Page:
While description is a good thing, too much description in any scene can cause the reader to become bored. Battle scenes should have even less description. Here’s an example of a battle scene:
Edmund faced off against his opponent. With a cry, they charged towards each other over the rough, dusty ground. Edmund drew his sharp, well-cared-for knife from its delicately tooled leather sheath at his hip, and the opponent took his battered knife from its’ own sheath of similar appearance to Edmund’s, but with black leather. The two reached each-other and began to duel. Edmund’s knife glanced off his opponent’s knife, causing a clinking sound, and the opponent retaliated. Their knives glinted and glittered reflectively in the bright sunlight.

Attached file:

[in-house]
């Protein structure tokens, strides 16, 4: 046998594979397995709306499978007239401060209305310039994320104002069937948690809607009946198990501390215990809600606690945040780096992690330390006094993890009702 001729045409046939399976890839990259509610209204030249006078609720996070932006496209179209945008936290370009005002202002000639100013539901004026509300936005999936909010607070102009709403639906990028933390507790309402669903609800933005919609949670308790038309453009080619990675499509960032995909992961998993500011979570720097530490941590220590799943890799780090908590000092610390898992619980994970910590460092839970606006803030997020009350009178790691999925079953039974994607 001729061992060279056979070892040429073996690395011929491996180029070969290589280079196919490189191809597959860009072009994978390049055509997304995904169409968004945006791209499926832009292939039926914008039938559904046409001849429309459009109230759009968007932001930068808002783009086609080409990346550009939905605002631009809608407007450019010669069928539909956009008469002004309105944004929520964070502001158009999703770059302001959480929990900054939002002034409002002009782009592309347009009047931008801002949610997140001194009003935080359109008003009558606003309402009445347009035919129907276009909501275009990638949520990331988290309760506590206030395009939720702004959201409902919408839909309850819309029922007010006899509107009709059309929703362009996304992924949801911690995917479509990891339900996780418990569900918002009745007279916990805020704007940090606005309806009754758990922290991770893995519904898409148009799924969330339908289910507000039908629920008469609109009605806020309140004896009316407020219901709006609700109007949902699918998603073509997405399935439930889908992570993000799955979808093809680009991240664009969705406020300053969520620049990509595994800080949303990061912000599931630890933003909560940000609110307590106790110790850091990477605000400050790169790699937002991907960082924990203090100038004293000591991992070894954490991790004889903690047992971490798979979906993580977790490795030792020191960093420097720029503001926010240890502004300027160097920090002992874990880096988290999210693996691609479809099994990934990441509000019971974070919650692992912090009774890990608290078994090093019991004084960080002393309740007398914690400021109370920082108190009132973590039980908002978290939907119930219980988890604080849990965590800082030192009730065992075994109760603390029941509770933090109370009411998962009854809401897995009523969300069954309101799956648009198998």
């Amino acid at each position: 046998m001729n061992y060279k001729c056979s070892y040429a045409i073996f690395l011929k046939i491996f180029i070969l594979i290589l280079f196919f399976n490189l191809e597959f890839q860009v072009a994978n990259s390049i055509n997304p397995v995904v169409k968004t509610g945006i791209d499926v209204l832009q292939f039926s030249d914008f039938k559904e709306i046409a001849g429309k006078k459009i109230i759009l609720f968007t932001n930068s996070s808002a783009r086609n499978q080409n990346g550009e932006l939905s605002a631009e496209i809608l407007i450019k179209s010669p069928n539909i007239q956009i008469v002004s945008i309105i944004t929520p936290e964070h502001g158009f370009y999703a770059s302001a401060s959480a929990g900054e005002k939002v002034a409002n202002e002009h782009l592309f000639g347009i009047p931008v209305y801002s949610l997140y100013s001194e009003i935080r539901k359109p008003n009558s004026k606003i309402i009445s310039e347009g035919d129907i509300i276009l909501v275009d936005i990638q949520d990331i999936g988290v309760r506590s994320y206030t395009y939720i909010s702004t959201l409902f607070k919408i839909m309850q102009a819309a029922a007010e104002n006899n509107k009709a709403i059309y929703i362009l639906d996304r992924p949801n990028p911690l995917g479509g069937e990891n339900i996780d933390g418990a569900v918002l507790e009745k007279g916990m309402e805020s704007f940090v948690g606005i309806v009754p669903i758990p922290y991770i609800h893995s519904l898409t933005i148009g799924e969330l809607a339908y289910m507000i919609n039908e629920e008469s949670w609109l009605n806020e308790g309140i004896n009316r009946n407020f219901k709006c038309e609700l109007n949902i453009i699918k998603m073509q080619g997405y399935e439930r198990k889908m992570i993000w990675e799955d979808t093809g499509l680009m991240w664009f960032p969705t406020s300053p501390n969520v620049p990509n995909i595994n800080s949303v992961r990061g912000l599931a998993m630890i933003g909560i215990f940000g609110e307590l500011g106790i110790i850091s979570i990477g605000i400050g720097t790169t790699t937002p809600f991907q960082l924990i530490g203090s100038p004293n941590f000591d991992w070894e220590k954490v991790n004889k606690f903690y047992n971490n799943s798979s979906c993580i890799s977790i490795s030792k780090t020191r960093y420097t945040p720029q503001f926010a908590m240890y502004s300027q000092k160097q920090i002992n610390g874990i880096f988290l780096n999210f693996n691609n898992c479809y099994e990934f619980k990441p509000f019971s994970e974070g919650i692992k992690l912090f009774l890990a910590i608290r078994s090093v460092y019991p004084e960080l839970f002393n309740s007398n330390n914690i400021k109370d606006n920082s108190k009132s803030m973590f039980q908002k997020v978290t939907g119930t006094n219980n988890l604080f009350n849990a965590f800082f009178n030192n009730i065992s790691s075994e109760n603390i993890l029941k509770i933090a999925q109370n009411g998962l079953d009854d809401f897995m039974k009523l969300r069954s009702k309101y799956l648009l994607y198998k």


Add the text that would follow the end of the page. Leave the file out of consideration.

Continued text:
See how much the description takes away from the action? Battle scenes are best written with short, staccato sentences, to convey the frenzied pace. Here’s the same event, but without unnecessary description.
Edmund charged his opponent. Drawing their blades, the two entered into a frenzied snickersnee. Knives flashed in the sun.